Students compare and contrast poetry and prose, examining how lines differ from sentences and stanzas differ from paragraphs. They go on to create a script in which Poetry and Prose meet each other and get into a conversation.
Students will analyze selections from classic works of fiction to identify an author's voice, then write in the voice of one of those authors.
Using Lewis Carroll's poem Jabberwocky, students will try to infer the parts of speech and meanings of nonsense words. Then they can try their hand at their own nonsense poems.
Edgar Allen Poe's *The Raven* is a wonderfully complex poem with a rich tone. It's perfect for pushing students' understanding of poetry beyond the ABAB rhyme scheme.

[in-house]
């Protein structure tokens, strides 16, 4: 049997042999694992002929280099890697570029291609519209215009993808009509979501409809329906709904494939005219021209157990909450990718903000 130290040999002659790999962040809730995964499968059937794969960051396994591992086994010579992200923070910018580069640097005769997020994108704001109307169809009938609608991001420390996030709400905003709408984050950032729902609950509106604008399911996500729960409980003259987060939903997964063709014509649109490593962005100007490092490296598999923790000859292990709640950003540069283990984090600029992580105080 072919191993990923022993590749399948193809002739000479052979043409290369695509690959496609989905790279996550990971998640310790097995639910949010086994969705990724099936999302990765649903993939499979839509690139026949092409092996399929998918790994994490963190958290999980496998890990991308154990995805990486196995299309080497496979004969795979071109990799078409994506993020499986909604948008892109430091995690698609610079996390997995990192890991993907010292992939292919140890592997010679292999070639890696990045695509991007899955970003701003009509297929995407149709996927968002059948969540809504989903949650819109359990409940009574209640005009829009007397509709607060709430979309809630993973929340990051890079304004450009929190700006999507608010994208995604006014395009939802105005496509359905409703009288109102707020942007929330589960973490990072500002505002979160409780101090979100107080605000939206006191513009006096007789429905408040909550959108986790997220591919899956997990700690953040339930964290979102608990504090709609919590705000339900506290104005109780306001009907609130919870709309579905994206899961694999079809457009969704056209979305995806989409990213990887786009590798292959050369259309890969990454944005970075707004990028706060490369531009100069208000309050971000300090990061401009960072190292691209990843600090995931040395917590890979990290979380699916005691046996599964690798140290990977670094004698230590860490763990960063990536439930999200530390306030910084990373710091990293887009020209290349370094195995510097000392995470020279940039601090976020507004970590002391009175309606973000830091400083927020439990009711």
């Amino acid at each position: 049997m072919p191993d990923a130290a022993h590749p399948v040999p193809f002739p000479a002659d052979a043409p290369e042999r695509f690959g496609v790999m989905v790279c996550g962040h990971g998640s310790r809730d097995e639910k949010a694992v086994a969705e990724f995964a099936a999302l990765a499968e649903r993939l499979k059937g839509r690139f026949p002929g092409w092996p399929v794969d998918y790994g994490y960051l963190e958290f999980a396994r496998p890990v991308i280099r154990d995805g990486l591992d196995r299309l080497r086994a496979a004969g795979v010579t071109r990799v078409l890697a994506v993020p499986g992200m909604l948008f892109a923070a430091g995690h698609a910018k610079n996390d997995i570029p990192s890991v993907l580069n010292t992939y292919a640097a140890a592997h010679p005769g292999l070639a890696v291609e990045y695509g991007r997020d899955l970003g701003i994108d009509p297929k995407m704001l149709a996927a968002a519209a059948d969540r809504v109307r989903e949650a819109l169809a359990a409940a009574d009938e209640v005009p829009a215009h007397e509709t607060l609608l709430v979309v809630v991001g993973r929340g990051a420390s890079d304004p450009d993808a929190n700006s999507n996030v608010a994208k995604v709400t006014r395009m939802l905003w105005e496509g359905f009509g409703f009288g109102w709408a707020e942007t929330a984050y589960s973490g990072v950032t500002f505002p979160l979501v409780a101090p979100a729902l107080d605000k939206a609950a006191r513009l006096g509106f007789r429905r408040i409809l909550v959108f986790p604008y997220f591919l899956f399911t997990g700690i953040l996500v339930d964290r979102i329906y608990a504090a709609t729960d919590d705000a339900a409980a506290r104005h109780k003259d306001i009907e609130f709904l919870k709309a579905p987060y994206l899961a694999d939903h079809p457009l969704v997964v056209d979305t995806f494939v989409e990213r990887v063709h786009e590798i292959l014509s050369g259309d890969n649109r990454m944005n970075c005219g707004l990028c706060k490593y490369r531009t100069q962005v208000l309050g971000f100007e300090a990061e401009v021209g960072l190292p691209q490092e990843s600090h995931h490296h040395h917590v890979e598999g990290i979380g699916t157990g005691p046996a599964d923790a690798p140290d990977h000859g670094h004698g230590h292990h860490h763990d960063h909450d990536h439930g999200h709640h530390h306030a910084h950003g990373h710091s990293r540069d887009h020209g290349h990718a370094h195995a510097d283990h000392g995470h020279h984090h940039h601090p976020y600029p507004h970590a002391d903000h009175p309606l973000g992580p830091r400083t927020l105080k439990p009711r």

Pamela Barnes digs into the theme of a mysterious poem with her middle schoolers.
Students will summarize plots, character journeys, and specific dramatic moments using haiku.
Terri Eichholz explains how her students took prose, created found poetry, and then turned that into a parallel poem.
Pamela Barnes explains how she uses nursery rhymes to teach subtext in writing, even to middle school students!
Have students analyze Dr. Seuss poetry to learn how to mimic his style, then write a Seuss-y poem to show their understanding of grade level content.